Q&A with Passionate Preservationist Bill Stark

For more than 50 years, the LSU Rural Life Museum has transported visitors back in time to 19th century Louisiana. Through its immense collection of 18,000 artifacts and more than 30 historic structures representing farms, plantations, and households, the museum is dedicated to featuring the “hardships, toils, vision, and inspiration” of all Louisianans and their rural past. The open-air museum is located on 440 acres of land bequeathed by landscape architect Steele Burden and his siblings, Ione and Pike Burden, to offer the public a place to learn about everyday life in Louisiana.

Last year, the museum welcomed new Director Bill Stark, who will continue the Burdens’ vision of the museum while making it relevant and relatable to today’s visitors.


Why is learning about history important, especially now?

Knowing our past and having a solid grasp of it, beyond names and dates, is the basis of any understanding of the world in which we live. American history shows us there are no perfect heroes, yet flawed people can do very extraordinary and positive things. It also demonstrates how some of the most cherished aspects of our culture come from tragic circumstances. The Acadian exile from Canada, the European settlement and American expansion driving Native Americans from their ancestral lands, and the trans-Atlantic slave trade were all causes of countless deaths and abuses. Yet, these tragic circumstances also set the stage for the development of foods, music, and arts unique to Louisiana; the culture that developed is one we look to with pride and gives us a deep sense of community. It is not about glossing over the flawed nature of individuals or suggesting the untold suffering was worth it so we can enjoy jazz and blues. Rather, it is about coming to grips with the fact that all of history contributes to what and who we are today. Ultimately, an understanding of history can humble and humanize ourselves and others.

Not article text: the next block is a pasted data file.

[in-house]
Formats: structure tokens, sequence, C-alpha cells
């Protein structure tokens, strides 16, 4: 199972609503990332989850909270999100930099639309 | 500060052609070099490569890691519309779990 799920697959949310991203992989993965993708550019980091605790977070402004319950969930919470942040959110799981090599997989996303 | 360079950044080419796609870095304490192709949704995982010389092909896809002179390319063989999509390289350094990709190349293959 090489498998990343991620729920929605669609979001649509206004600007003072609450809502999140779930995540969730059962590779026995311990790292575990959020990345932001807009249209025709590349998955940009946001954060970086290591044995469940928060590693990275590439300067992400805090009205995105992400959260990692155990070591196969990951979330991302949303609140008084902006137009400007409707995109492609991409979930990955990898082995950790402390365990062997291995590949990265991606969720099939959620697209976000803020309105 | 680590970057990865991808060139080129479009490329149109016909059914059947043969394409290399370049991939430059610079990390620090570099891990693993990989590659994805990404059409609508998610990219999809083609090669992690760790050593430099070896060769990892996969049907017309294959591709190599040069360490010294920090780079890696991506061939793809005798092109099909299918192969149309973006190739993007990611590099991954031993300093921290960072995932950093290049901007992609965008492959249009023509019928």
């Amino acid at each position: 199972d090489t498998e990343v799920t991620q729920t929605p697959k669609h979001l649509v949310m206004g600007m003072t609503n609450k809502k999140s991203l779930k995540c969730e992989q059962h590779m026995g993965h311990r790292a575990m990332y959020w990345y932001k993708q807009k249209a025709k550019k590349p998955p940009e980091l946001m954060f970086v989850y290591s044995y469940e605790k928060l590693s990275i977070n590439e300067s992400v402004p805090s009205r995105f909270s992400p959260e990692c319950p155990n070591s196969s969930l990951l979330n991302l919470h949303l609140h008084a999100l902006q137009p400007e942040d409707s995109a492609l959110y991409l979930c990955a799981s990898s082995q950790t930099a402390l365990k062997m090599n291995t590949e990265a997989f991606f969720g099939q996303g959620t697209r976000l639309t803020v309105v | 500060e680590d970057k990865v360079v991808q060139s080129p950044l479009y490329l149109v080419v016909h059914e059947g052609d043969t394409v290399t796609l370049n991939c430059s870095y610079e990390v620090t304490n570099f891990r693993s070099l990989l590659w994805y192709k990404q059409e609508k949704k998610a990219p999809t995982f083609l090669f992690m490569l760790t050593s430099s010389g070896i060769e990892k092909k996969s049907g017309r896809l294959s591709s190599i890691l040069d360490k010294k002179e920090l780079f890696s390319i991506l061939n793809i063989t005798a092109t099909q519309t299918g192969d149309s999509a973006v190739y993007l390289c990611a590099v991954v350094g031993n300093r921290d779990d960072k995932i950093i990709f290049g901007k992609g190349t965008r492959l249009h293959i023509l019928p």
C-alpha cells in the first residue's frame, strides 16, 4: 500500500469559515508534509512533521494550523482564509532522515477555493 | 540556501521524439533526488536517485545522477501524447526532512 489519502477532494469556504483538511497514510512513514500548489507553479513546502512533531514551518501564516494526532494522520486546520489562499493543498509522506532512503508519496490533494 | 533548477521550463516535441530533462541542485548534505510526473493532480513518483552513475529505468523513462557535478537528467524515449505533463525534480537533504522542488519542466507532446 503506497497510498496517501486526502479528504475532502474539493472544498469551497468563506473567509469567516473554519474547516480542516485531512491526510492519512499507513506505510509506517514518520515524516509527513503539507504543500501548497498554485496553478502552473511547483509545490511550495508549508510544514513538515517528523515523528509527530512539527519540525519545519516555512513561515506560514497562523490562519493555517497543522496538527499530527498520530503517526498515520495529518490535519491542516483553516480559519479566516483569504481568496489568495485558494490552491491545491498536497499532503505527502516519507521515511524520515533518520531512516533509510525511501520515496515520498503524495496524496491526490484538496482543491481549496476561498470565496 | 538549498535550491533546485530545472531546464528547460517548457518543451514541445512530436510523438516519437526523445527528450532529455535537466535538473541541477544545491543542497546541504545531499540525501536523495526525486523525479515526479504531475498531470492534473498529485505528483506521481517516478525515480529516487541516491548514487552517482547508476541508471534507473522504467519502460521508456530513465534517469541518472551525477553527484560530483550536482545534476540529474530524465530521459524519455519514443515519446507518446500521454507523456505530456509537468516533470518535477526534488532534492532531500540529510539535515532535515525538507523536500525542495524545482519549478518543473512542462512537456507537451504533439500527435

How has your past shaped who you are today?

Growing up in Portland, Michigan, I was always fascinated by my grandfathers and, particularly, their stories from World War II. One, a career officer in the U.S. Army would share personal stories intermixed with discussion of what his unit was doing and the broader history of the war. All were tinged with a sense of purpose and duty. My other grandfather joined the Navy after a war-related civilian project he was working on ended. His recollections were markedly different and often relayed the humor, uncertainty, and occasional chaos of being thrust into a large and growing military.

Essentially, I was presented with two perspectives on the war: one resembled The Longest Day and the other, Catch-22. This taught me two simple lessons. First, perspective shapes our understanding. It wasn’t like my grandfathers had vastly different world views; however, their respective positions in the military gave them different frameworks for understanding the war. Secondly, and more impactful to me, a broader understanding of how we fit into a situation can provide context and meaning for our place in the world. That notion has certainly shaped how I approach the lessons of history. Although I did not realize it at the time, the beginning of my curiosity about history was developed by having a close connection to people like my grandfathers, who were there as history was being made. I saw how they could have very different perspectives on the same historic period; this knowledge and experience influences me professionally to strive to present history in a nuanced, textured, and holistic manner.

Tell us how you came to the LSU Rural Life Museum.

I attended Michigan State University before moving south in pursuit of my career in museum administration. Ultimately, my wife and career opportunities brought me to Baton Rouge. I like to say I’m “married” to Louisiana.

Luckily, I have a history teacher for a wife and a 9-year-old daughter with more curiosity and intelligence than most her age. We are all afflicted with wanderlust and that makes our travels and cultural adventure-seeking a joy for us all.

Prior to coming to Baton Rouge, I spent five years as the assistant director of the McFaddin-Ward House in Beaumont, Texas.

Then, I was the division director over the Capitol Park Museum in Baton Rouge and later served as the division director over all Louisiana State Museum sites outside of New Orleans.